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The cost of pollution

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On March 2, in Paris, the European Aphekom project, coordinated by the French Institute for public health surveillance (InVS), presented the results of a three-year study on air pollution and its impact on health, conducted by 60 researchers in 25 cities across Europe. Sorry for the sceptics, but the data are once again worrying, with the important new information that health impact is now associated with a monetary impact.

It is thus clear that if the 25 European cities involved in the study (from Barcelona to Athens, from Bucharest to Rome, from London to Stockholm), brought dust concentrations (PM10 and PM 2.5) down to the safety threshold recommended by the World Health Organisation (respectively 20 µg/m3 and 10 µg/m3), 19,000 lives (including 15,000 from cardiovascular diseases) and 31.5 billion euro could be saved. Every year.

From this standpoint, research takes on a clear political significance, as it not only shows the damage, but it also provides guidelines on how to mend it. Investing, even massively in environmental mitigation measures (especially on mobility, industrial emissions and heating systems) would cost nothing. The lives saved and the diseases avoided as a result of reduced pollution would in fact lower health care costs and increase productivity. In short, more health but also more GDP. Who knows, may be if this alarming pollution situation is presented this way, it may sound better to the ears of decision-makers.

Among the 25 cities listed in the study, Rome (which is not among the most polluted Italian cities) ranks among the top ones, with particles concentration of 39 µg/m3 of PM10 and 21 µg/m3 of PM 2.5 .To be sure, these are almost compliant with current legislation, but well above the WHO recommended thresholds, which are equal to half the current mandatory limits (respectively 20 e 10 µg/m3).The average of the maximum value of the moving average for eight hours in the concentration of ozone (O3) is instead 73 µg/3, therefore within the WHO guidelines (100 µg/m3). Obviously if such a calculation were applied to a more polluted city like Milan, it would result in even higher figures.

The health impact assessments (HIA) conducted in Rome by the Department of Epidemiology of the Lazio Region (Forastiere et al.) used two scenarios to assess the benefits of the reduction in PM10, ozone and PM2.5: a reduction of 5 µg/m3 and a reduction to the levels of the WHO guidelines. PM10 and ozone were used to assess the effect of a short-term exposure to air pollution while PM2.5 was used to assess the long-term effects of exposure.

If Rome complied with the WHO guidelines, it would avoid 1,278 deaths from chronic diseases. If a similar decrease were also implemented on PM10, Rome would also avoid 227 deaths from diseases in the short term and a thousand hospitalizations per year. All in all, 2.2 billion euro per year would be saved. Nearly one billion if the reduction were only 5µg/m3 .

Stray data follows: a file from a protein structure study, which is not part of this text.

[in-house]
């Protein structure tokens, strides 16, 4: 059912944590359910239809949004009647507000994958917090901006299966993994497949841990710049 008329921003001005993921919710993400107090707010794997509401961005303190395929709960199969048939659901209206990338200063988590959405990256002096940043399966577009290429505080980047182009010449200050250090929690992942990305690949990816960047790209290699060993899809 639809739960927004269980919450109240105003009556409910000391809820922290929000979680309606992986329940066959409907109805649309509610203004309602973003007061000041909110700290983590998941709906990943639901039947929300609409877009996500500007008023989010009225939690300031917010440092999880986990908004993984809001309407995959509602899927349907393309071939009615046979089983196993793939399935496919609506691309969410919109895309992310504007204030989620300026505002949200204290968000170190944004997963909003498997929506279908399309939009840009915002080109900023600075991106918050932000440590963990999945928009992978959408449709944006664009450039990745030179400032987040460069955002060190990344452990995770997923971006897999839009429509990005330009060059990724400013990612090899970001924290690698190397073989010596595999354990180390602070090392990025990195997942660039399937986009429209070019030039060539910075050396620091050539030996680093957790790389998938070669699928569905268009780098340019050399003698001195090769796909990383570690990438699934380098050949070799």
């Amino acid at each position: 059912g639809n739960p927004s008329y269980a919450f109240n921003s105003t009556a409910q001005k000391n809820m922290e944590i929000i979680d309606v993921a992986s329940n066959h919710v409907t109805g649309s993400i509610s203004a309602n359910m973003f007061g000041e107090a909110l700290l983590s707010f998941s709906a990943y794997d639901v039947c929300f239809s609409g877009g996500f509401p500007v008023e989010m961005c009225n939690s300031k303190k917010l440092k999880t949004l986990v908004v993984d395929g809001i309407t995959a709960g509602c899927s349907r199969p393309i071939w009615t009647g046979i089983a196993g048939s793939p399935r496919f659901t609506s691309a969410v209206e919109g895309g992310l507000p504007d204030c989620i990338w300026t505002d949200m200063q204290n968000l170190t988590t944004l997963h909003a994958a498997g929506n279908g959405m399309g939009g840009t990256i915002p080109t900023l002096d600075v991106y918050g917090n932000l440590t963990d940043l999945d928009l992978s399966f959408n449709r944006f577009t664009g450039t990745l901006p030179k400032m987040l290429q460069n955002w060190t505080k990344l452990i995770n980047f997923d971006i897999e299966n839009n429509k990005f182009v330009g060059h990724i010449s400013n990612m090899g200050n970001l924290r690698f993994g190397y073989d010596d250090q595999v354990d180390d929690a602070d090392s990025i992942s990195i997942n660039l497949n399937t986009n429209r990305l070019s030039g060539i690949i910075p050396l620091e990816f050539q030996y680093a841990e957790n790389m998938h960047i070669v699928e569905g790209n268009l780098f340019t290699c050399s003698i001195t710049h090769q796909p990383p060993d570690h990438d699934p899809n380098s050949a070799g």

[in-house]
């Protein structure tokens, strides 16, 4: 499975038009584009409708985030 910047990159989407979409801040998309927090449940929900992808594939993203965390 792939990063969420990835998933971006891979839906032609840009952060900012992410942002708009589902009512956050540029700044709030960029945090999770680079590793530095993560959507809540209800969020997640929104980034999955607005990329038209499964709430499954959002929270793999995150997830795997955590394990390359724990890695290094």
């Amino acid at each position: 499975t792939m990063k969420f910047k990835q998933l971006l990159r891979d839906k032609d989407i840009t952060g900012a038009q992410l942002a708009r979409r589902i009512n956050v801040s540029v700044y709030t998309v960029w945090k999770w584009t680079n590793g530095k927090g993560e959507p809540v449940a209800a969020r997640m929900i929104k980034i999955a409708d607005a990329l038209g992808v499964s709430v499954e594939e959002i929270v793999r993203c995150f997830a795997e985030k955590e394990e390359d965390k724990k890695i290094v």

The table summarizes the key findings for the suspended particulate matter for Rome:

Key findings


Short-term effects

Long-term effects





reduction of 5µg/m3

reduction to 20 µg/m3 (WHO guidelines)

reduction of 5µg/m3

reduction to 10 µg/m3 (WHO guidelines)


Years of life gained by persons aged 30





Annual number of deaths from avoidable cardiovascular causes





Annual number of deaths from avoidable natural causes





Economic gain (million €)





Hospitalizations for respiratory diseases

Annual number of avoidable cases





Economic gain (million €)





Hospitalizations for heart diseases

Annual number of avoidable cases





Economic gain (million €)





A reduction of 5 µg/m3 in the average ozone concentration, instead, would avoid 32 deaths, 31 hospitalizations of elderly people for heart diseases and 5 hospitalizations in the population aged 15-64 for respiratory diseases.

To calculate the economic impact of pollution (which in any case is an underestimate, because it refers only to health damages), the researchers took as a reference the "value" of life (average over all ages) established by consensus among European health economists with the method of "willingness to pay": € 1.6 million for each person, which multiplied by epidemiological estimates result precisely in the 30 billion euro that could be saved in the 25 cities examined.

Some cities, such as London, Dublin and Stockholm, in fact, are already complying with WHO standards. Others, such as Bucharest, Budapest, Barcelona, Athens and Rome are more polluted and would therefore have much to gain from radical air quality improvement projects. The gain can even be quantified as additional months of life expectancy on average for persons thirty years of age: a sizable 22 months in Bucharest, 12 in Rome and not even one in Stockholm, where most of the job has already been done.

predicted average gain in life expectancy
Picture 1

Among the other findings of the Aphekom study it emerges that in Rome, 23% of residents live at less than 75 meters from a busy road. The results of the study show that 11% of cases of asthma exacerbation in children, 18% of acute problems in the elderly suffering from Chronic Obstructive Pulmonary Disease, and 23% of acute problems in elderly patients with coronary heart diseases can be attributed to heavy pollution in the area of residence.

"These important results highlight the health and monetary benefits arising from implementing a policy on air pollution," noted the Italian researchers. "This policy should aim at the benefits that could result from regulating pollution near busy roads".

Italia Nostra: a national anti pollution policy is needed
The website of the Aphekom study

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